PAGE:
Optus and its 4G network vendor Huawei have tested out combining four 20MHz spectrum bands in the 2.3GHz spectrum band using time-division duplex long-term evolution (TD-LTE) to achieve 520Mbps download speeds on Optus' 4G network.
Optus' managing director of networks Vic McClelland said the test of 4G carrier aggregation on the live TD-LTE network was the first in the world conducted on a fully operational commercial network.
FD-LTE, which most networks operate on in Australia in the 1800MHz band, has dedicated slots for uploads and downloads, while TD-LTE uses the entire spectrum allocated to it for both downloads and uploads, separated by time.
Optus has been using itsto deliver 4G services in Australia's capital, but has recently been testing out using the TD-LTE network in combination with the FD-LTE network in other parts of Australia to increase capacity in high-density areas such as CBDs.
The company announced today that in the LTE-Advanced trial conducted in St Marys, Optus was able to achieve download speeds of 520Mbps by combining four 20MHz spectrum bands in the 2.3GHz band. In a Melbourne test combining two channels, Optus achieved peak download speeds of 160Mbps to a single user.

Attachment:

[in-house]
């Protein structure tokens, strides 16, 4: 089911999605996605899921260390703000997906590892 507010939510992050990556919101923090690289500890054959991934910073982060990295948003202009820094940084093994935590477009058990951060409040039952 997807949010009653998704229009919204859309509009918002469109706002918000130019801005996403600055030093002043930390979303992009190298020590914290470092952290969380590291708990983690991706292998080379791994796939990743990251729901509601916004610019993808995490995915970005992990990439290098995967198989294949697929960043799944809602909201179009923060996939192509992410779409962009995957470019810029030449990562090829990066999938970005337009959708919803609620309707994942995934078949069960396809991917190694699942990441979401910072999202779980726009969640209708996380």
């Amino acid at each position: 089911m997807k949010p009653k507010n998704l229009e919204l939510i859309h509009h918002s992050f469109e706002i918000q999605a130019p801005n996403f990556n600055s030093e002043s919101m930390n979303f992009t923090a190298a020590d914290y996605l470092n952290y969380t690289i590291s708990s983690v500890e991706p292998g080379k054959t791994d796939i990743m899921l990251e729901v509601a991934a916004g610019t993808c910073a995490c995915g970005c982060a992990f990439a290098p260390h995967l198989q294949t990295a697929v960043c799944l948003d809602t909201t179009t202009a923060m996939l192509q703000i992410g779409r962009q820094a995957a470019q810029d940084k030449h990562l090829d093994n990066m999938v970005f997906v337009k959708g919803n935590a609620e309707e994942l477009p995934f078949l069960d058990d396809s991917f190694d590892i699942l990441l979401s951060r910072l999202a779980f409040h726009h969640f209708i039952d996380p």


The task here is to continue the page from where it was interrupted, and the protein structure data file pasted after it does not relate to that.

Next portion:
"In Melbourne, we've paired two channels in the same frequency band, on our 4G Plus network, which we expect to provide the consistent speed experience that customers want and expect from 4G networks of the future," McClelland said in a statement.
At the same time, Optus' biggest rival Telstra has been testing out LTE-Advanced, where the company has been able to achieve peak download speeds of 300Mbps.
McClelland said that the company expects LTE-A compatible devices to likely enter the market in early 2014.
"This is about ensuring that Optus continues to build a mobile network that keeps pace with the ongoing evolution of 4G devices," McClelland said.
Optus' network partner Huawei said it expects to launch compatible devices in 2014, and the company already has approximately 80 TD-LTE compatible devices today.